Bryan Robson reveals how his cancer ordeal changed his life for ever

The principles in life have changed for Bryan Robson; that is what cancer does to you.

It is 11 years since his diagnosis and thankfully the only reminder is an occasional scratch of discomfort from the scar tissue in his throat and a sensitivity to the cold.

This week, as a film about Captain Marvel’s inspirational life is released, Robson is grateful to the highly skilled Thailand doctors who ensured he is still around to enjoy it.


A movie about the life of Bryan Robson (shown right) will be released to the public this week

ROBBO: The Bryan Robson Story will celebrate the career of United legend ‘Captain Marvel’


He was coaching Thailand’s national side when he became troubled by a dogged, tickly cough and struggled to swallow. One Monday morning, his wife Denise urged him to visit the ear, nose and throat clinic across the road from their Bangkok apartment.

‘The doctor was blunt,’ says Robson. ‘There was no pulling punches: ‘This looks like a cancerous tumour, Mr Robson. It will have to come out’.

‘Looking at my throat he was surprised that I’d never smoked and asked if I drank a lot of vodka or whisky. I said I never touch shorts. After half an hour, I walked back. It was about 600 yards, I was just dazed, then I told Denise and she got a bit panicky.’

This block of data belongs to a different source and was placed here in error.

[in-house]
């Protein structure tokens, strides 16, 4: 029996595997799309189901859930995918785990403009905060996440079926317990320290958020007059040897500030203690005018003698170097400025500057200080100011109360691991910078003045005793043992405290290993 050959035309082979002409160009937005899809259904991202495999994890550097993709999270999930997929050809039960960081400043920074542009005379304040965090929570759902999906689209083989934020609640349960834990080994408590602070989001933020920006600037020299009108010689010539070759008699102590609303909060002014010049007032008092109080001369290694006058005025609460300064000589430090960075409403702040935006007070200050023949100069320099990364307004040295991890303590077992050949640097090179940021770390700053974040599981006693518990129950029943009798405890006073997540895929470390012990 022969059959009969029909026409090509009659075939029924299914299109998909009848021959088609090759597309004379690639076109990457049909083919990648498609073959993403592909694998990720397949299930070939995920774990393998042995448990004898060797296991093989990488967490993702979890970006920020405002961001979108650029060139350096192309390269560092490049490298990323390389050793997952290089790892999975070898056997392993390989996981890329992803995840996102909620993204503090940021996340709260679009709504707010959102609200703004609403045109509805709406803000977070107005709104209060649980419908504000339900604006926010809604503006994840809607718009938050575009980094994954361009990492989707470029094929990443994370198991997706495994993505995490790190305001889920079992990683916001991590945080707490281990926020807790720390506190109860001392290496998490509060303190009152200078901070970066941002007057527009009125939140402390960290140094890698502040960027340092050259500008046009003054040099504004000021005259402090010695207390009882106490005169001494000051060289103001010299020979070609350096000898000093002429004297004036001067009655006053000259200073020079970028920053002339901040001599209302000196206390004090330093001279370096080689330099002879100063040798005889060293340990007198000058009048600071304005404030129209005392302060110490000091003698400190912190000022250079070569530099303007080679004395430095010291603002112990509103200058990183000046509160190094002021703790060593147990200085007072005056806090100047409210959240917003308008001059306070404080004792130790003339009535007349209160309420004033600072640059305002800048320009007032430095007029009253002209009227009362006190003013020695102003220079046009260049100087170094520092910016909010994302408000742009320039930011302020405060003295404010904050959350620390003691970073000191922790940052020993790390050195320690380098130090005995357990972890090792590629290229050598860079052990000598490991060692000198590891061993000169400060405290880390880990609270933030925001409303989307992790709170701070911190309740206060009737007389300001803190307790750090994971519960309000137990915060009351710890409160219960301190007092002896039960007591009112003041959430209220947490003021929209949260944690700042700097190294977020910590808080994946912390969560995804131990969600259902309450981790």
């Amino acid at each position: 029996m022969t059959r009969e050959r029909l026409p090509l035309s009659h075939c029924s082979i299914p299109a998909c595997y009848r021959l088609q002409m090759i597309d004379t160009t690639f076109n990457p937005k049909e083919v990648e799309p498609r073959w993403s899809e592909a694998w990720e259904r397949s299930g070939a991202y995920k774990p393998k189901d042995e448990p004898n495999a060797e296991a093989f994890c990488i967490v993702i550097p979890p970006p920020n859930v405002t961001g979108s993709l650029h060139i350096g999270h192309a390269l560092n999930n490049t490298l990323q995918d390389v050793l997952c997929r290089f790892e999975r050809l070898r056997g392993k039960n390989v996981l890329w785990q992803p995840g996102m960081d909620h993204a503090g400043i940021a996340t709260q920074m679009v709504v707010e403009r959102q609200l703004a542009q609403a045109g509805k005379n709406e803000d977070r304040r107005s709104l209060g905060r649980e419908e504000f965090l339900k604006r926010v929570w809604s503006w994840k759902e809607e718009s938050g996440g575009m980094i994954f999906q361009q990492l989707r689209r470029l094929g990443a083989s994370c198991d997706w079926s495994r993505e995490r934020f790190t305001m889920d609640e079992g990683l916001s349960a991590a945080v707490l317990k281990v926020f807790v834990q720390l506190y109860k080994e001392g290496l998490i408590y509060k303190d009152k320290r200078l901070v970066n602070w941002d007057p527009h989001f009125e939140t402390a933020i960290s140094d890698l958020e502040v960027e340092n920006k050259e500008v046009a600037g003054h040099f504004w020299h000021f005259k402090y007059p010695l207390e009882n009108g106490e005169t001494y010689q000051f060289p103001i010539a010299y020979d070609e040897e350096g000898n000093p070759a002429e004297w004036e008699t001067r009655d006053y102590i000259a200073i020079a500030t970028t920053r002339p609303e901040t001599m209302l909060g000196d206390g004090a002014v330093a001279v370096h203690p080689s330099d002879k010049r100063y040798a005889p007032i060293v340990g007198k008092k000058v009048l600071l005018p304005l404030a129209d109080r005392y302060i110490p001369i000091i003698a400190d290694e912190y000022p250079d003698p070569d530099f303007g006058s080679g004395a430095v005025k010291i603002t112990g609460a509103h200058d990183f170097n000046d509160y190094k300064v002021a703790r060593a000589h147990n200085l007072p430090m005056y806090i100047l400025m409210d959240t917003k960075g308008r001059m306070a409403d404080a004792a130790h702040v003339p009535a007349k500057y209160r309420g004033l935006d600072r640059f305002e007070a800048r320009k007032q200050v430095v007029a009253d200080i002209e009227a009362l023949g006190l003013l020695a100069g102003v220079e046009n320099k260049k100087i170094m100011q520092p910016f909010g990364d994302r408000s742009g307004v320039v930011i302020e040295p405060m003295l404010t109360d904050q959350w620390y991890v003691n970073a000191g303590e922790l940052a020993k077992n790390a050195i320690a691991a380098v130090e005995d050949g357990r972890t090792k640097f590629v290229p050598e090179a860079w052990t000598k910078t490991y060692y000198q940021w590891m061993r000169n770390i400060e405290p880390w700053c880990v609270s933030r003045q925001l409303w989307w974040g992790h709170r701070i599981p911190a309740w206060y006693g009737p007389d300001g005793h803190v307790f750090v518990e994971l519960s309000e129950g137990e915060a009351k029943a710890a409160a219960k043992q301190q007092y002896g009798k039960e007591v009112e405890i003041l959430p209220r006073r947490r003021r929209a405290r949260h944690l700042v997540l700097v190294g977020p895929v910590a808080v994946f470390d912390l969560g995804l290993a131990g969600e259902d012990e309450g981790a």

That afternoon the doctor called Robson back for an MRI scan. ‘At 5pm, he was there waiting for my results to come out then he said, ‘you can go home, I’ll be back in touch’.’ 

‘At 9pm that night he phoned to say I want you in all day Tuesday for bone scans, blood tests and a lumbar puncture. He wanted me in the hospital on Wednesday night and on Thursday morning they took the tumour away.  

Several stars attended the premiere. Pictured: United’s Harry Maguire, caretaker boss Michael Carrick, Robson, managerial icon Sir Alex Ferguson and Red Devils legend Wayne Rooney (l-r) 

Robson’s former England team-mate Paul Gascoigne (pictured) was also one in attendance

‘The speed was incredible, undoubtedly that played a significant part in me being here now. Everything about them was immaculate. They gave me so much confidence. It was like how hospitals used to be here.’

That is not to say radiotherapy treatment was a proverbial walk in the park. ‘They mould a mesh mask to your face and it has bolts at the side that pin you to the bed then straps across your chest so you can’t move.